Yet Cuccinelli was attempting to make an important point. “Public charge” rules in an immigration context date back to the first comprehensive immigration law, passed in 1882, one year before the Statue of Liberty plaque. While the plaque did not use public charge language, this idea was widely accepted at the time.
In the interview Tuesday night, Burnett asked him to explain himself, specifically how the “public charge” rule fits with the idea of welcoming the “tired” “poor” “huddled masses.” Specifically, she mentioned the terms “wretched,” “poor,” and “refuse.”
“Well, of course that poem was referring back to people coming from Europe where they had class-based societies, where people were considered wretched if they weren’t in the right class.
“It was written one year after the first federal public charge rule was written,” Cuccinelli responded.
This is the quote that liberal media outlets and Democrats twisted into a racist claim. Notice, Cuccinelli is explaining the social context behind the use of words like “wretched” and “refuse.” He notes, correctly, that most of the immigration in the 1880s was coming from Europe, and he notes that European countries had class-based societies. The Statue of Liberty poem is a rebuke to those class-based societies which wrongly considered those “yearning to breathe free” to be “refuse.”
From the context of the video, it is abundantly clear that Cuccinelli was not saying that America should not accept immigrants from countries outside Europe or that the poem cannot apply to immigrants from non-European countries.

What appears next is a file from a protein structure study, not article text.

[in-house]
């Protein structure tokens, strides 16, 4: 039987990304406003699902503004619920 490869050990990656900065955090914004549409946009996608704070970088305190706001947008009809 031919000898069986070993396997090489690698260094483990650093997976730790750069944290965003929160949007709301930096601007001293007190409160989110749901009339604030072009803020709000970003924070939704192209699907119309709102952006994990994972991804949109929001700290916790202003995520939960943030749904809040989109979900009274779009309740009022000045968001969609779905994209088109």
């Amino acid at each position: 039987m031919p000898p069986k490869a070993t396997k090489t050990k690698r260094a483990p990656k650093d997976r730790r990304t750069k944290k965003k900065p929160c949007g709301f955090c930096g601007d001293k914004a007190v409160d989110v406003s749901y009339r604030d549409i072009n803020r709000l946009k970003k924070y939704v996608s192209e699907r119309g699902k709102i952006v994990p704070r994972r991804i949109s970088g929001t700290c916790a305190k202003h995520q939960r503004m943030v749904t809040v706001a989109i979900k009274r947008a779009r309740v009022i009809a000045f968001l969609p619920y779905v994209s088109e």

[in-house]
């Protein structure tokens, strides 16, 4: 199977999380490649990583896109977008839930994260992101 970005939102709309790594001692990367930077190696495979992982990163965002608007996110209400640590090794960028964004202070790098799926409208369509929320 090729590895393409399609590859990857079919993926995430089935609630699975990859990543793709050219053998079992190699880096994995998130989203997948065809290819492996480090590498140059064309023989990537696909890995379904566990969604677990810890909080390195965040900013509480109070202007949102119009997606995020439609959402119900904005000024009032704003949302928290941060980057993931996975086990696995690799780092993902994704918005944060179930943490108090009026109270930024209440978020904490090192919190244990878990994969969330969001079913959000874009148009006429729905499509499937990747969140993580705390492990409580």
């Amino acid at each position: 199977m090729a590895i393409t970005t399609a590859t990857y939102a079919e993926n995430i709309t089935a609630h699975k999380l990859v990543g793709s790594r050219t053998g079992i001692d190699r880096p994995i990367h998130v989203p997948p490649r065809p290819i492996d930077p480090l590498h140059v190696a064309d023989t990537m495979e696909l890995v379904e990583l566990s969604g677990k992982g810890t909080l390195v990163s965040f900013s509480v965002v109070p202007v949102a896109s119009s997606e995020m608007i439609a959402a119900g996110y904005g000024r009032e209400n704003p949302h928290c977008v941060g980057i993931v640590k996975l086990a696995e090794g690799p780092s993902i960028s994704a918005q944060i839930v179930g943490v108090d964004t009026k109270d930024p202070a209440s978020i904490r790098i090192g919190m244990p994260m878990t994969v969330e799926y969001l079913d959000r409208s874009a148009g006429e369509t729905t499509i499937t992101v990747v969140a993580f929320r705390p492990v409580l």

Yet so many media outlets twisted his words to suggest that. Take, for example, the AP article reprinted in The New York Times, The Washington Post, NBC News, and PBS. That article begins:
WASHINGTON — A top Trump administration official says the famous inscription on the Statue of Liberty, welcoming “huddled masses” of immigrants to American shores, was referring to “people coming from Europe” and that the nation is looking to receive migrants “who can stand on their own two feet.”
After this opening, Zeke Miller and Ashley Thomas delve into the Democrats’ response, giving one paragraph to critics who said the public charge rule would “disadvantage those from poorer countries in Latin America and Africa” and a second paragraph to Beto O’Rourke’s attack. The fourth paragraph lists off supposedly racist comments from Trump, including the “sh*thole countries” remark.
Finally, down in the fifth paragraph, the AP story quotes the rest of Cuccinelli’s remarks.
Cuccinelli said in an interview with CNN on Tuesday night that the Emma Lazarus poem emblazoned on the pedestal of the Statue of Liberty referred to “people coming from Europe where they had class based societies where people were considered wretched if they weren’t in the right class.”
Notice the sleight of hand. The headline screams “Trump Official: Statue of Liberty Poem Is About Europeans,” as if Cuccinelli was saying the immigration message applies only to Europeans. Should readers click on the article to read more, they have to get down to the fifth paragraph for the first mention of the real reason Cuccinelli mentioned Europe, and even then the article does not mention that his response comes from a direct question about the term “refuse.”
Of course, New York Daily News‘s Dave Goldiner was worse. He put words in Cuccinelli’s mouth, claiming the acting director said “the verse was only supposed to welcome white immigrants.” He then twisted Cuccinelli’s words even further, claiming the director said: “the ‘give me your poor, your tired’ no longer makes sense in today’s world where many immigrants and refugees are non-white people from developing nations.”
It seems Democrats and their allies in the legacy media are bent on twisting Trump administration statements into racist screeds. Americans can only hope readers take a second look at the actual video to see the truth. Shame on every newspaper printing this story.
Follow Tyler O’Neil, the author of this article, on Twitter at @Tyler2ONeil.